8. The cooking apparatus of claim 4, wherein the shell structure forms a duct having first, second and third sections, the sections carrying air over the bottom, at least one side and at least part of the top surface of the oven cabinet respectively: the first duct section having first and second ends, the first end configured to receive air from the at least one blower, the second end of the first duct section terminating at the second duct section; the second duct section being comprised of a panel that is spaced away from, attached to and covering at least part of a side of the oven cabinet, the second duct section defining a plenum; the third duct section being comprised of first and second duct layers, both of which are connected to the plenum, the first duct layer carrying a first air flow from the plenum that is in direct contact with the top side of the oven cabinet to an exhaust port, the second duct layer being above the first layer, thermally-insulating the first duct layer from the exterior surface of the cooking apparatus and carrying a second air flow over the first layer.
9. The cooking apparatus of claim 8, wherein the first and second layers vertically stacked with the second layer being above the first duct layer.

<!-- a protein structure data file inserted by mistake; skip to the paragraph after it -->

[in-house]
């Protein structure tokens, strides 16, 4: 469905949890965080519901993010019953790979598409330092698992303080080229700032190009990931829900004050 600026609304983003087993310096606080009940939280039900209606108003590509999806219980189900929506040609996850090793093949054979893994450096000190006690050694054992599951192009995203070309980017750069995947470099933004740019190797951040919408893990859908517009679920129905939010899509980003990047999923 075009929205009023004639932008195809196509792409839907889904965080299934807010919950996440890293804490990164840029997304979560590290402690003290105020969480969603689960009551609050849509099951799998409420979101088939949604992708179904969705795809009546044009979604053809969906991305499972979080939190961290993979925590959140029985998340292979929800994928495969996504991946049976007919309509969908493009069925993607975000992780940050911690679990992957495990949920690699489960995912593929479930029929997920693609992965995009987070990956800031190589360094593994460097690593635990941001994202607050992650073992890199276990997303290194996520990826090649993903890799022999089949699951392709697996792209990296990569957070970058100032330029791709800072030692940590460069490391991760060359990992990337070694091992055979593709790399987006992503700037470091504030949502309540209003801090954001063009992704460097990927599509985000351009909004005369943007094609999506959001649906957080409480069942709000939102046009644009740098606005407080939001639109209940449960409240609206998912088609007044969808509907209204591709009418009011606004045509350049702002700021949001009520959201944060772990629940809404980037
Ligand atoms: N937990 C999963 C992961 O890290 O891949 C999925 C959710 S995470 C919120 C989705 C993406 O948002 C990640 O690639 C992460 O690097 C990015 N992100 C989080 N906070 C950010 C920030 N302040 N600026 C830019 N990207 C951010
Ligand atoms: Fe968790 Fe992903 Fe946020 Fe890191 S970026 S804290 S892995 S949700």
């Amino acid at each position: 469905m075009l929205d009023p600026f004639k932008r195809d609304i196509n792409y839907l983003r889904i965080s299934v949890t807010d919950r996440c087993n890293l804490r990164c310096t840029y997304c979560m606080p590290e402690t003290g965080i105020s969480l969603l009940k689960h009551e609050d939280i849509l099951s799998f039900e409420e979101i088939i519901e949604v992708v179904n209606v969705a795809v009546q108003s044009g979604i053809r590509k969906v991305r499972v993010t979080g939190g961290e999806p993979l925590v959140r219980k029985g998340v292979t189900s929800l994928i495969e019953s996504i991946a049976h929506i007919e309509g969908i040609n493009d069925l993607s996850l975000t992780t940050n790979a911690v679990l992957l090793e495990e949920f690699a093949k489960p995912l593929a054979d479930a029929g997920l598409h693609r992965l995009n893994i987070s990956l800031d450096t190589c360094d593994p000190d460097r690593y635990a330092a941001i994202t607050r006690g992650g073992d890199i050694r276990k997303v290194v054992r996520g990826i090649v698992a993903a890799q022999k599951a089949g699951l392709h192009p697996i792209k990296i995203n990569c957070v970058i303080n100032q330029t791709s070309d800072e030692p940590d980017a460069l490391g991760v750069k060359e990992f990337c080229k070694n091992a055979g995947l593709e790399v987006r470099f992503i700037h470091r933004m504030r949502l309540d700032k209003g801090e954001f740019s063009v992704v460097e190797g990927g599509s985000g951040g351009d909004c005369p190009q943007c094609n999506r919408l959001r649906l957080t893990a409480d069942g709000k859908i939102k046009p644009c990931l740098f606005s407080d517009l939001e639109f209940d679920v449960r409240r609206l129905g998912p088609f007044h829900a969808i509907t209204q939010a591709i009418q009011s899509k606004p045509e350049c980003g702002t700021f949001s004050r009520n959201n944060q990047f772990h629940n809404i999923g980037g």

10. The cooking apparatus of claim 8, wherein the first end of the oven cabinet is comprised of: a first air deflecting baffle operatively coupled to and receiving air from the second layer of the third duct portion, the first air deflecting baffle being configured to direct air from the third duct portion downwardly across the first opening.
11. The cooking apparatus of claim 10, wherein the first air deflecting baffle is comprised of: a plurality of perforations in the first end of the oven cabinet that extend into the third duct portion; and an air deflecting panel spaced away from the perforations by a first predetermined distance, which defines an exterior cooling air flow path, the air deflecting panel directing exterior cooling air downwardly across the first opening in the oven cabinet.
12. The cooking apparatus of claim 8, further comprised of a fan wherein the air deflecting panel is L-shaped.
13. The cooking apparatus of claim 12, further comprised of an L-shaped insulating section separated from the L-first air deflecting baffle by a second predetermined distance, the second predetermined distance defining an air gap between the air deflecting panel and the insulating panel.
14. The cooking apparatus of claim 13, wherein the plurality of infrared-emitting, electrically resistive heating elements are located above the conveyor.
15. The cooking apparatus of claim 10 further including a substantially planar infrared shield located below the first opening, above the bottom of the oven cabinet and extending away from the first end of the oven cabinet substantially horizontal, the infrared shield having a horizontal extension distance selected to prevent infrared from the heating element from impinging on surfaces at level that is below the infrared shield and which are spaced horizontally from the first end of the oven cabinet by about six inches or less.